Jane on November 22 2019 at 12:23

Thank you for your comment Fiona - I do absolutely think that appreciating these things makes us a much better parent - empathising with our children, rather than passing down judgement;
Much love,
Jane

Snapdragon social

Between the plum trees and the studio is a sloping space that was created when we flattened a patch of land to build. It is a mix of subsoil, rocks and odd seams of rich pasture land. ⠀
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As grass began to grow there about 7 years ago,  I sowed a perennial meadow mix, I planted lots of random plants from the cutting beds, I worked without a plan, without knowing what would thrive and what would gently vanish. ⠀
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Now there is minimal gardening involvement - I try and keep the nettles from taking over, we dig out brambles - and in the autumn and winter I lure the chickens there to scratch out patches of bare soil for the wildflower seeds. ⠀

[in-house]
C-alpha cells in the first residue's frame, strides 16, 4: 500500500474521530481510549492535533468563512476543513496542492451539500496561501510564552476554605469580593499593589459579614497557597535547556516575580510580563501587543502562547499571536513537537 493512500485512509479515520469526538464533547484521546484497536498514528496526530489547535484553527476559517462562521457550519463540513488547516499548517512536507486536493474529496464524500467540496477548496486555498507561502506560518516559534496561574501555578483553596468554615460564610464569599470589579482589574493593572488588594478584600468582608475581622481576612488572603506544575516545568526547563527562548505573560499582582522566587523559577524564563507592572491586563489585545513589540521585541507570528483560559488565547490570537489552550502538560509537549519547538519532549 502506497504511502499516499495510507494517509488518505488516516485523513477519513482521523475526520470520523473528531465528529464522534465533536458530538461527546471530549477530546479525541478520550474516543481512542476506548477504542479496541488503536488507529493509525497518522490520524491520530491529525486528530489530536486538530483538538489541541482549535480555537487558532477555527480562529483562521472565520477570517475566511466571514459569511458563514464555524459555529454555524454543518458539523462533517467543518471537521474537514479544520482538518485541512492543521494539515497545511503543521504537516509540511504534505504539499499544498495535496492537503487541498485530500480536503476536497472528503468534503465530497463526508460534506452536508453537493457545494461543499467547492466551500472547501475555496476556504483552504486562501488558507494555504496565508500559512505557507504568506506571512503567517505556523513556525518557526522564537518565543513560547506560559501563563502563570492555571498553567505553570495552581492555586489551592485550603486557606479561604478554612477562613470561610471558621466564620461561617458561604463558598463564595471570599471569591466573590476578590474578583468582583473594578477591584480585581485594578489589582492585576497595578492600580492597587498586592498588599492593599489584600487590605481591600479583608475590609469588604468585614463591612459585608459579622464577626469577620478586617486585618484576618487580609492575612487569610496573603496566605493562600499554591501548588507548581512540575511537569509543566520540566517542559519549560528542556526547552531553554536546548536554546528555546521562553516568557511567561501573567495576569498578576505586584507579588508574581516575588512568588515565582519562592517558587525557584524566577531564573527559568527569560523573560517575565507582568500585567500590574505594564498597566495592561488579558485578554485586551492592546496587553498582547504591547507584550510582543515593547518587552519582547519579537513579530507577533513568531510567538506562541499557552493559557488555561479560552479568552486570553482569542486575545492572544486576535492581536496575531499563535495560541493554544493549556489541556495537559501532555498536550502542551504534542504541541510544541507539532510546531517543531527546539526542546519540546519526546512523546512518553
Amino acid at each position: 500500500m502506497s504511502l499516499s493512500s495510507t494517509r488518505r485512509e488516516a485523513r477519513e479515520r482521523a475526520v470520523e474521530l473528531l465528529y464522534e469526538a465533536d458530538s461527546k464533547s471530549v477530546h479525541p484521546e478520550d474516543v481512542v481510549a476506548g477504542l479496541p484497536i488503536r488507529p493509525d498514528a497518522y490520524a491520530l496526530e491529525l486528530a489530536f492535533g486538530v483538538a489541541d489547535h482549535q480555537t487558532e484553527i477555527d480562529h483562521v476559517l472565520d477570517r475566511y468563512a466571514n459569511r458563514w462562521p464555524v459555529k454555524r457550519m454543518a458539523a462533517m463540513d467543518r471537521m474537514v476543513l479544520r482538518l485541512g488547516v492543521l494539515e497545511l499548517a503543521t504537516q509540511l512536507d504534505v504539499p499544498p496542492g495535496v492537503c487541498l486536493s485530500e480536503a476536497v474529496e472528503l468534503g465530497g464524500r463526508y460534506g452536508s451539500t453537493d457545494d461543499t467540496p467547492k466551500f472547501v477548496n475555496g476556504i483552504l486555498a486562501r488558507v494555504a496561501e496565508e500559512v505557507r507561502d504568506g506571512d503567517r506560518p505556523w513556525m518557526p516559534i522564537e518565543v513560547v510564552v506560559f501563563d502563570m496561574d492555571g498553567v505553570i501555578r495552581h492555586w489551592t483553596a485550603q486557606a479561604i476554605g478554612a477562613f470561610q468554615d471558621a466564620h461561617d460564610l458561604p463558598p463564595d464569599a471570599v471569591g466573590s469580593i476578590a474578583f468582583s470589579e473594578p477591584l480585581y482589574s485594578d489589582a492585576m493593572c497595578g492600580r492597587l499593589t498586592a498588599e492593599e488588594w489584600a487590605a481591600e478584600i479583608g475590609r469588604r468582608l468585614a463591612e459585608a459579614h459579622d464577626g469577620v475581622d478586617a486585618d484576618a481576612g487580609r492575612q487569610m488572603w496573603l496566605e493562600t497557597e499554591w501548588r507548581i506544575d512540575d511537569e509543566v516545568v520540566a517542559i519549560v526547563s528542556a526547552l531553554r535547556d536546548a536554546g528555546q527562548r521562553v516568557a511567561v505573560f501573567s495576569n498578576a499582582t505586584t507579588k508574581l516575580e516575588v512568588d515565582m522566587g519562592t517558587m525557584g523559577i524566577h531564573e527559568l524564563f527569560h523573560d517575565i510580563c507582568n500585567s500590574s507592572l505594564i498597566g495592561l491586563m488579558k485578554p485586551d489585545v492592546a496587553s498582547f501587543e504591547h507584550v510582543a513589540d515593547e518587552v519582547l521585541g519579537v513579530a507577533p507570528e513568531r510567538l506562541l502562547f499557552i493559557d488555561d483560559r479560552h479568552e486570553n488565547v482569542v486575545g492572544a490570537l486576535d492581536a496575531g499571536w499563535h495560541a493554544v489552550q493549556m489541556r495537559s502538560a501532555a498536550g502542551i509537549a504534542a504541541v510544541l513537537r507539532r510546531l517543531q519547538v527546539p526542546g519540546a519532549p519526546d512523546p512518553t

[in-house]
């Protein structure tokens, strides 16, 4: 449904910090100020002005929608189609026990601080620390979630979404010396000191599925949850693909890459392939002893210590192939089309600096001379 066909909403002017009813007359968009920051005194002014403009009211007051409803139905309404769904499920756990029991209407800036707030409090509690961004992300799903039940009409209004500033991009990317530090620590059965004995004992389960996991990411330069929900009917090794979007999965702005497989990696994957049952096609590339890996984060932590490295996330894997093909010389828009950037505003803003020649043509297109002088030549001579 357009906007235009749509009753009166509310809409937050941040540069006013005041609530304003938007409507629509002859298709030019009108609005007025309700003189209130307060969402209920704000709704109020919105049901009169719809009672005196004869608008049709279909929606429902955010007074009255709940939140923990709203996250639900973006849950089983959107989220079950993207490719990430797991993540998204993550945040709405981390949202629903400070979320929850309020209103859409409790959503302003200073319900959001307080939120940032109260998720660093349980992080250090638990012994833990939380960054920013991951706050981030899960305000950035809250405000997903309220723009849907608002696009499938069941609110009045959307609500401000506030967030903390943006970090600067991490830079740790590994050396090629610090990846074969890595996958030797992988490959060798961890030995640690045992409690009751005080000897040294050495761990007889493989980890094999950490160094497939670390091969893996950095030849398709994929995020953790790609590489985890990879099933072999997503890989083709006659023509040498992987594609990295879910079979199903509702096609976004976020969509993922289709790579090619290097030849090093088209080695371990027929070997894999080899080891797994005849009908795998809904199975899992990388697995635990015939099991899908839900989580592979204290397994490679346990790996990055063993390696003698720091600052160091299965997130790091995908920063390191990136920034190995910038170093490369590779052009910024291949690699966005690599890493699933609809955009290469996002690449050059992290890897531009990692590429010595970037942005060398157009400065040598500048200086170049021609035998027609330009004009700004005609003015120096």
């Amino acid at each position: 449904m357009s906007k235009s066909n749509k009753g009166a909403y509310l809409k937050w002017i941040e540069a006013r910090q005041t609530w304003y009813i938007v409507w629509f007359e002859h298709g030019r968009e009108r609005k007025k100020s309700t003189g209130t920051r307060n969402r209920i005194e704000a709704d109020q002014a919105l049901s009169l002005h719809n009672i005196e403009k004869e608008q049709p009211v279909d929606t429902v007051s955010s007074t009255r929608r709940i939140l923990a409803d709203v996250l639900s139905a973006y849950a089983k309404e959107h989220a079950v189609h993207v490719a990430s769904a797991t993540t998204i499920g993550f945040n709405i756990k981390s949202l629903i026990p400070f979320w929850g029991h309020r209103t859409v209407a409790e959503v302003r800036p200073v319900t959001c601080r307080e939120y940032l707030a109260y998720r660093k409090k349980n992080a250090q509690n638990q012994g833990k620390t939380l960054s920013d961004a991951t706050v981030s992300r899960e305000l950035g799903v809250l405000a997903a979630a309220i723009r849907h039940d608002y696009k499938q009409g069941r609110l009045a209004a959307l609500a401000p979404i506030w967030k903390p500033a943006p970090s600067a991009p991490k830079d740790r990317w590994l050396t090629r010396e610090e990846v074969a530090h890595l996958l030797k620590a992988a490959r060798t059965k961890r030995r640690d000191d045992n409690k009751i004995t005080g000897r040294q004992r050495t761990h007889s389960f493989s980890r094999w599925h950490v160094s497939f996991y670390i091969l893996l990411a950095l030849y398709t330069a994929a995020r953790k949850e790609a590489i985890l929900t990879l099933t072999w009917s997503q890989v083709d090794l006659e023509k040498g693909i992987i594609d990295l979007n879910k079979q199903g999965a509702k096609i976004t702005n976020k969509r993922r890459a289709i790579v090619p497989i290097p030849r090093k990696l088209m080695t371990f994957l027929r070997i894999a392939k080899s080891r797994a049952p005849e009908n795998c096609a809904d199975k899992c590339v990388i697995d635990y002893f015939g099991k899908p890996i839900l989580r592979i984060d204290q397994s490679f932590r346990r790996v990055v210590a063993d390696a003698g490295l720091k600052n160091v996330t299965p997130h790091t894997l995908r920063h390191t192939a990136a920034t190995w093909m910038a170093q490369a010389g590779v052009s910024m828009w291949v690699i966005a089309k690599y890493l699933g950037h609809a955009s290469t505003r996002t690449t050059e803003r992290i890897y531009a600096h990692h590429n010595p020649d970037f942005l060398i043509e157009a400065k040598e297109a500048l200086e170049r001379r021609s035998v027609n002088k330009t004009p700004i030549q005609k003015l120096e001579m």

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It’s a patchy space, caught on the cusp of abandonment - but it is the most beautiful space in the garden, buzzing with insects, rustling with birds. ⠀
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Low light, bright petals, setting sun. ⠀
A couple of days ago I got a message from a friend asking what I thought about all the 'picking wild flowers' photos on here and the fact that a country style magazine was promoting it as a
My Gran had hangers like these.  Knitted from odds and ends of wool, hanging softly squashed together in the big dark wardrobe in her bedroom.⁠⠀
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My cousin and I would take the fancy silky 1960s dresses from them and transform ourselves into glamorous detectives, spying on passers-by from behind the net curtains, making notes.⁠⠀